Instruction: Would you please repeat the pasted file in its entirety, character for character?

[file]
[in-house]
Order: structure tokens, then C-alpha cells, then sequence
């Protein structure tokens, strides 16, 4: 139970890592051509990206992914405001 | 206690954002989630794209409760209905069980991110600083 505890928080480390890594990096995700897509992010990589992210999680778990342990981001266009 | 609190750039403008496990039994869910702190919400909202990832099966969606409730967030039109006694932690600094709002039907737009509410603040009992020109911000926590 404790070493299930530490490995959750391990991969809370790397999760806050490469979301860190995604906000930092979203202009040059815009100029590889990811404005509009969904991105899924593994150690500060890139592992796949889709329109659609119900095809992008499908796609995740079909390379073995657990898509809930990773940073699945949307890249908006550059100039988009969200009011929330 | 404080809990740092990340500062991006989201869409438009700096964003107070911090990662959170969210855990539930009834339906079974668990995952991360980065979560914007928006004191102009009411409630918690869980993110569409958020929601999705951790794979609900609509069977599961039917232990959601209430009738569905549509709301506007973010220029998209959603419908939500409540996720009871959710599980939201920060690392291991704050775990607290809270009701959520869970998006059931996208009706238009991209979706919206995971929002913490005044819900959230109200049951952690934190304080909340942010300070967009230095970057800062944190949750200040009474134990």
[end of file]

[in-house]
Order: structure tokens, then C-alpha cells, then sequence
């Protein structure tokens, strides 16, 4: 139970890592051509990206992914405001 | 206690954002989630794209409760209905069980991110600083 505890928080480390890594990096995700897509992010990589992210999680778990342990981001266009 | 609190750039403008496990039994869910702190919400909202990832099966969606409730967030039109006694932690600094709002039907737009509410603040009992020109911000926590 404790070493299930530490490995959750391990991969809370790397999760806050490469979301860190995604906000930092979203202009040059815009100029590889990811404005509009969904991105899924593994150690500060890139592992796949889709329109659609119900095809992008499908796609995740079909390379073995657990898509809930990773940073699945949307890249908006550059100039988009969200009011929330 | 404080809990740092990340500062991006989201869409438009700096964003107070911090990662959170969210855990539930009834339906079974668990995952991360980065979560914007928006004191102009009411409630918690869980993110569409958020929601999705951790794979609900609509069977599961039917232990959601209430009738569905549509709301506007973010220029998209959603419908939500409540996720009871959710599980939201920060690392291991704050775990607290809270009701959520869970998006059931996208009706238009991209979706919206995971929002913490005044819900959230109200049951952690934190304080909340942010300070967009230095970057800062944190949750200040009474134990």